Having declared war on the bank credit card industry, senior American Express Co. executives are beginning to live far less serene lives than those depicted in the company's advertising.

At the beach recently in Naples, Fla., for a team-building exercise, Robert V. Sicina, president of the company's Latin American and Caribbean division, organized ocean raft races against "Visa."

Three employees of the Ritz-Carlton Hotel posed as Visa employees. Their inflatable raft carried Visa's blue, white, and gold colors to motivate the Amex contestants.

The American Express teams won. But in the real card world, the company has been steadily losing market share to Visa and, to a lesser degree, MasterCard. The travel and entertainment giant is desperate to stem that tide.

Mr. Sicina said he came up with the contest idea after a speech by American Express chairman Harvey Golub in Toronto two months ago to 300 of the company's most senior executives. Mr. Golub called for a cultural change that included regarding MasterCard and Visa as "the enemy."

Mr. Sicina took the message to heart, and quite literally. "I think of myself as a general leading the 3,300 people in my division," he said.

Mr. Sicina, 52, who had worked 20 years at Citibank before joining American Express in 1992, said he no longer carries MasterCard or Visa cards and refuses to do business with merchants that don't accept American Express.

"If you worked for Coke, there is no way you would ever have a Pepsi product in your refrigerator," said Mr. Sicina. "We have to think about Visa and MasterCard in the same way."

But it will take far more than one executive's behavior change to achieve the desired results.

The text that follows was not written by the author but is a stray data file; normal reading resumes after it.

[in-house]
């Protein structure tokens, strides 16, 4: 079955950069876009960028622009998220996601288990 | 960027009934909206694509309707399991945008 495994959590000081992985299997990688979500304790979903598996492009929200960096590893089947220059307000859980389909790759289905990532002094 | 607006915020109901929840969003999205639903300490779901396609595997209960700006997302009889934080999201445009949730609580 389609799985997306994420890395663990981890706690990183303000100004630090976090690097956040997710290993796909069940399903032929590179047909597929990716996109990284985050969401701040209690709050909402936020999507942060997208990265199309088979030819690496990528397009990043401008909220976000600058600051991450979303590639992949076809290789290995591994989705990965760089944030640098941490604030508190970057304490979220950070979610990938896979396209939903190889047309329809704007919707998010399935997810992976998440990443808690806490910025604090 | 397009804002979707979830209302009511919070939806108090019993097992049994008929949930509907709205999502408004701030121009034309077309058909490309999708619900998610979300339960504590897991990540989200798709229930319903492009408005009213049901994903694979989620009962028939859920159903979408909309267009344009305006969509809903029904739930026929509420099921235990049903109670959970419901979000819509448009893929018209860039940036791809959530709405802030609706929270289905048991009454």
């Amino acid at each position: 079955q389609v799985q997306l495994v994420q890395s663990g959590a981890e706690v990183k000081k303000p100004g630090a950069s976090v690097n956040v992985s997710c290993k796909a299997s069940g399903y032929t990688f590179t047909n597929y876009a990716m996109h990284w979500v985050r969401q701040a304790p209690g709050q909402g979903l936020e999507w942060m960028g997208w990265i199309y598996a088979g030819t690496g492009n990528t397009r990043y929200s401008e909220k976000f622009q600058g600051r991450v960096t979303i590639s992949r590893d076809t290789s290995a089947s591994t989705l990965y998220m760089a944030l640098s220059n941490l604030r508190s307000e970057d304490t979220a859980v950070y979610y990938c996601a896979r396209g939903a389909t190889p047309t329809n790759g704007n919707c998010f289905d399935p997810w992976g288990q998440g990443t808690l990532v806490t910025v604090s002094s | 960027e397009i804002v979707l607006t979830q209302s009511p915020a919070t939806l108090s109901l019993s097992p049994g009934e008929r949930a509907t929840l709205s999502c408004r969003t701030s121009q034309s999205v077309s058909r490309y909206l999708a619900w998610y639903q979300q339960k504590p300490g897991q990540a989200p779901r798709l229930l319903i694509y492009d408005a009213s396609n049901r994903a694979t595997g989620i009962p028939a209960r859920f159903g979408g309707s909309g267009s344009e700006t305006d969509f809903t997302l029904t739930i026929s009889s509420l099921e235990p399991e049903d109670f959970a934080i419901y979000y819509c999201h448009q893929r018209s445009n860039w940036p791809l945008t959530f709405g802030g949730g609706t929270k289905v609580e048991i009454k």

American Express' share of worldwide card spending was 18.4% in 1995, compared to Visa's 47.4% and MasterCard's 26.6%, according to The Nilson Report, an Oxnard, Calif.-based card industry newsletter.

American Express has issued 6% of the cards in force worldwide, compared to Visa's 53% and MasterCard's 32%.

"It's impossible for American Express to gain share," said Nilson Report president David Robertson. "They can't beat 20,000 banks. Case closed." (Mr. Robertson was referring to the global memberships of MasterCard and Visa.)

Mr. Golub, addressing a group of analysts July 31, acknowledged: "We have not yet increased share, and our best competitors continue to grow at higher rates." He said American Express needs to maintain a "maniacal focus" on growth.

The New York-based company was emboldened this year by a legal triumph in Europe. The European Commission said it would not allow Visa's European Union organization to import a rule from the United States that prohibits member banks from issuing American Express cards.

That decision will allow American Express to pursue its strategy of entering partnership agreements with banks. The company said it hopes in this way to boost its card base and thereby entice more merchants - known in Amex parlance as service establishments - to accept its brand.

American Express has bank partnerships in eight countries but not in the United States, where the Visa rule remains in force.

Latin America is the next battleground chosen by American Express has for protecting its ability to work with banks.

Mr. Sicina said within seven years he wants the Latin America-Caribbean region to account for 40% of American Express' international net income. The current contribution, he said, is "not meaningful."

The 40% goal seems especially ambitious in light of the recent goal stated by Mr. Sicina's boss - Thomas O. Ryder, American Express Travel Related Services Co.'s international president - that international net income should account for 50% of the corporation's total within seven years.

Both frank and bold in his manner, Mr. Sicina has moved rapidly up the senior ranks of American Express. He joined in 1992 as chief financial officer of American Express Bank Ltd. and has held his current post since April. He succeeded Michael Fernandez, 57, who retired in December after running the region for six years.